Blue moon

Blue moon

A blue moon is a very rare event. The phrase is immortalised in the 1934 lyrics by Lorenz Hart "Blue moon/you saw me standing alone/without a dream in my heart/without a love of my own". So, what is the origin of the phrase?

Sometimes the moon can appear bluefollowing a forest fire or volcanic explosion. This is because smoke passes in front of the moon and has nothing to do with the true origin of the phrase. A few famous blue moons of this type have been seen after the explosion of Krakatoa in 1883 Mount St Helens in 1980 and after Canadian prairie fires in Alberta in 1953.

The phrase "once in a blue moon" is believed to date from 1528. This was the year in which a pamphlet was produced which sharply criticised the English church. The pamphlet contained the words "if they say that the moon is belewe, we must believe it". This isambigous because the word old English word "belewe" can mean blue and can also mean betraying. The authors were using the definition of Easter as an example of how the church introduced arbitrary rules into everyday life. According to the First Council of Nicea, Easter was defined as a moveable feast which should be celebrated on the first Sunday after the first full moon following the spring equinox. This was a practical definition in an age when few could read and write. Everyday folk were expected to count the number of full moons from the start of the new year. In most years Easter was defined by thethird moon of the year, but occasionally it was defined as thefourth full moon. Sometimes the church had to tell the people in what seemed an arbitrary way to ignore the fourth new moon and define Easter by the fifth moon. The third as known as the betrayal moon. From 1528 because of the pun on the word "belewe" thethird became known as the blue moon.

The reason for the apparent misfit in which the first quarter of the year can containthree or four full moons arises from the length of the lunar month and the way in which the calendar is organised. During a lunar month, that is the time in which the moon makes a complete orbit of the Earth the Earth spins 29.5 times on its axis, and 29.5 days pass by.Furthermore there are 365.25 days in a year. Thisis the time in which the Earth completes an orbit of the sun. This means that there are twelve full moons in a year plus over half, or 17 days,of a thirteenthlunar cycle. These areastronomical facts.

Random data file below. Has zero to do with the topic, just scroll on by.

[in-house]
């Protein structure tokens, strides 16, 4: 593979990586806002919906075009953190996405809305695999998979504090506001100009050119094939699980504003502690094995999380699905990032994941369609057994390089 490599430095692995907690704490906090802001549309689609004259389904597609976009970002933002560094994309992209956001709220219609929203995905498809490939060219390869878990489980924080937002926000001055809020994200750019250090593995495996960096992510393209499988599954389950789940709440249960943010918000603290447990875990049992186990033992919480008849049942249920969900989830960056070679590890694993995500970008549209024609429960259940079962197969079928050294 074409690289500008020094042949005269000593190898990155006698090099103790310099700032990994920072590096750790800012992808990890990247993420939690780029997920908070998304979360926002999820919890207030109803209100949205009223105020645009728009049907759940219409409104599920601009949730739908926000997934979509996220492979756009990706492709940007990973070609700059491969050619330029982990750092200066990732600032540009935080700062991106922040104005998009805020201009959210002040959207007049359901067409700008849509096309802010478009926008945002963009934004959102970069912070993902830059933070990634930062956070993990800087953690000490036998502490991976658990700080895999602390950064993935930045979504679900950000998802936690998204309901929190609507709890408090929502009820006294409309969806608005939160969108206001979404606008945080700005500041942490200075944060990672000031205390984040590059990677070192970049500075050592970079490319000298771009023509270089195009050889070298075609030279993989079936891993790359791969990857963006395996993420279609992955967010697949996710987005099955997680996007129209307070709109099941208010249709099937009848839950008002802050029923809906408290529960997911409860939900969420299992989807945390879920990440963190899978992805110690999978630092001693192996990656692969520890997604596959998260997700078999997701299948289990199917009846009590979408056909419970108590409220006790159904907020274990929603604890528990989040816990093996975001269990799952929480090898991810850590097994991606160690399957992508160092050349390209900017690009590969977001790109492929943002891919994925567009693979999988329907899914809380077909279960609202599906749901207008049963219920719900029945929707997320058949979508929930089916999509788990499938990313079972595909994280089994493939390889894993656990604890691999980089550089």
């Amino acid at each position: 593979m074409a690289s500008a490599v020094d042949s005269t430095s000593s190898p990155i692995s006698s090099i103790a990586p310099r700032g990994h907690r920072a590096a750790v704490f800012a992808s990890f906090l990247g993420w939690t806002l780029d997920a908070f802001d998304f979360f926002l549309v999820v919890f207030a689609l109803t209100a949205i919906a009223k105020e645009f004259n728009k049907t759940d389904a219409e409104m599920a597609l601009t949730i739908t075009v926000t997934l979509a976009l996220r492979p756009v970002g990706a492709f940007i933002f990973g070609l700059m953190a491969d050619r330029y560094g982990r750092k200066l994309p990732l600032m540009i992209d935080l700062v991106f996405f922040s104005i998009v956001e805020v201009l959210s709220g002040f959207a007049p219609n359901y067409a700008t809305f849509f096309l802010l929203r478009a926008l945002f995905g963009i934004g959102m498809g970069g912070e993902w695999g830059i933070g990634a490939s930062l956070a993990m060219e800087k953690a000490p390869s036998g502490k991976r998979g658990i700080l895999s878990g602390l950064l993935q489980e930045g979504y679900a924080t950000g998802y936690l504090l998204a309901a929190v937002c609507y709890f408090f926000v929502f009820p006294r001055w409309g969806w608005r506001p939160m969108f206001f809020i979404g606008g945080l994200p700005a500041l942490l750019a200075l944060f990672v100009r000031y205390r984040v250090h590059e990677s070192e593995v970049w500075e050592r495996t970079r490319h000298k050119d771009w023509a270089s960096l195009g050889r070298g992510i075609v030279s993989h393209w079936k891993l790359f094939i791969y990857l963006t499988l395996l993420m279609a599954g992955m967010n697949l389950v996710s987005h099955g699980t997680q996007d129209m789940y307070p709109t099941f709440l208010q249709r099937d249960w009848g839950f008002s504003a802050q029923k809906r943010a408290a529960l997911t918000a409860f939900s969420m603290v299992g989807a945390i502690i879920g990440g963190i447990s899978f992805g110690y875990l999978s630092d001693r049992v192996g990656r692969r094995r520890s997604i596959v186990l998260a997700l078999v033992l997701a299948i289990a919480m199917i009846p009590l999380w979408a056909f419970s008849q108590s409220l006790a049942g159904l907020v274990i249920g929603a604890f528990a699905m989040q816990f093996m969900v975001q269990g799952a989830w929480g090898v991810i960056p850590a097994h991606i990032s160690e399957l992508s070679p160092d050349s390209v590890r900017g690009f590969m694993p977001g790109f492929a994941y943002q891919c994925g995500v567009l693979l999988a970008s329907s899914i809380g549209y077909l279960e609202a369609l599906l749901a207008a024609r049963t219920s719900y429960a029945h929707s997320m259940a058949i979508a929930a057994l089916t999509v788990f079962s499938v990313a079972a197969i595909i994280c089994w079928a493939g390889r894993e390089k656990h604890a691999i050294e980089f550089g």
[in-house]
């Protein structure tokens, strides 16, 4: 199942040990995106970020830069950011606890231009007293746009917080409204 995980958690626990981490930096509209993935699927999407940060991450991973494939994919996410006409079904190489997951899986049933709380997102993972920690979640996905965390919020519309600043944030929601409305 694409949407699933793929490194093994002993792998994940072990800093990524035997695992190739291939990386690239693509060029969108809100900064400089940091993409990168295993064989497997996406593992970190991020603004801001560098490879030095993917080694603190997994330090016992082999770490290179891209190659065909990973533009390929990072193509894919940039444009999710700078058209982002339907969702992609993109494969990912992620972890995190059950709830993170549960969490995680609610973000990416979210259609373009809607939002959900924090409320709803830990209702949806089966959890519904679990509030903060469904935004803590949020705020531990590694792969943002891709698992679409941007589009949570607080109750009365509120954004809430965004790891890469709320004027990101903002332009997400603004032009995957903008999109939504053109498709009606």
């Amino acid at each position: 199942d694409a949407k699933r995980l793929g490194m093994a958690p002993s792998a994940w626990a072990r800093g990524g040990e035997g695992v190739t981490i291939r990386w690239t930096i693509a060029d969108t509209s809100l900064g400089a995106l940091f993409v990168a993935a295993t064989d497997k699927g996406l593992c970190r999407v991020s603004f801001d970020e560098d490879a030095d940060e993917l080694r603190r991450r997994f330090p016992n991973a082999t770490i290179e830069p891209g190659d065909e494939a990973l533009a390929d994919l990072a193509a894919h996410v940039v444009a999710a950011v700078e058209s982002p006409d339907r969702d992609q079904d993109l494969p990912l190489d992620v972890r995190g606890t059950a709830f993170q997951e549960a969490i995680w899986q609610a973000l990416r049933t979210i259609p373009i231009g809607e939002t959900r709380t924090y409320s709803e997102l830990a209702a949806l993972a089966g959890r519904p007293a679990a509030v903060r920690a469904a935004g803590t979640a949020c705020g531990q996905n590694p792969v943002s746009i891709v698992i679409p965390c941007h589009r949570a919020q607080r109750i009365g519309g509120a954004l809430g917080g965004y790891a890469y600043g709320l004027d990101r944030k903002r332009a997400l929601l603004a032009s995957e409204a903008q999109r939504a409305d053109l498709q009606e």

The organisation of the calendar is a man made construct. The modern Gregorian calendar defines a year uses12 months of varying lengths of 30, 31 and 28 days. Seventeen days fromthethirteenth lunar cycle is completed within the calendar year the exact dates of the full moons drifts from year to year. Each calendar year has to accommodate 12.6 lunar cycles. When the drift is taken into account someyearscontain 13 new moons which means that the year must contain at least one blue moon. The drift in the lunar calendar can also align several new moons into the same calendar month and give rise to other blue moons. Depending upon the alignment of the calendar some of these blue moons could be a spurious, or betrayer, new moon, that had to be removed by church edict before Easter could be declared.

The formal definition of a blue moon very much arises from the church calendar.When the quarter contained four full moons The first moon on a season is called the first moon, the second is the mid season moon and the last is the late moon. The third of four, if it occurs, is known as the blue moon.

A more popular definition is in wide circulation. When two moons occur in the same calendar month the second full moon is commonly known as a blue moon.Thisdefinitionwaspopularised through an error in the Sky and Telescope magazine in March 1946. To be precise theseought to be called calendar blue moons.

The last blue moon occurred on 30 March 2010. The next calendar blue moons will occur on 31 August 2012 and 31 July 2015. The calendar blue moon thatoccurred on 31 December 2009 was rather special. Itcoincided with a lunar eclipse and the end of the calendar year. The next blue moon that will occur on a New Year's Ever thatcoincides with a total lunar eclipse will occur in 2028.

The next seasonal full blue moons willl occur on 21 November 2010, 21 August 2013 and 21 May 2016.

Observationally there is nothing special to see in a blue moon. They were important in the definition of Easter and are an anomaly caused by our attempt to match our calendar to astronomical observations.

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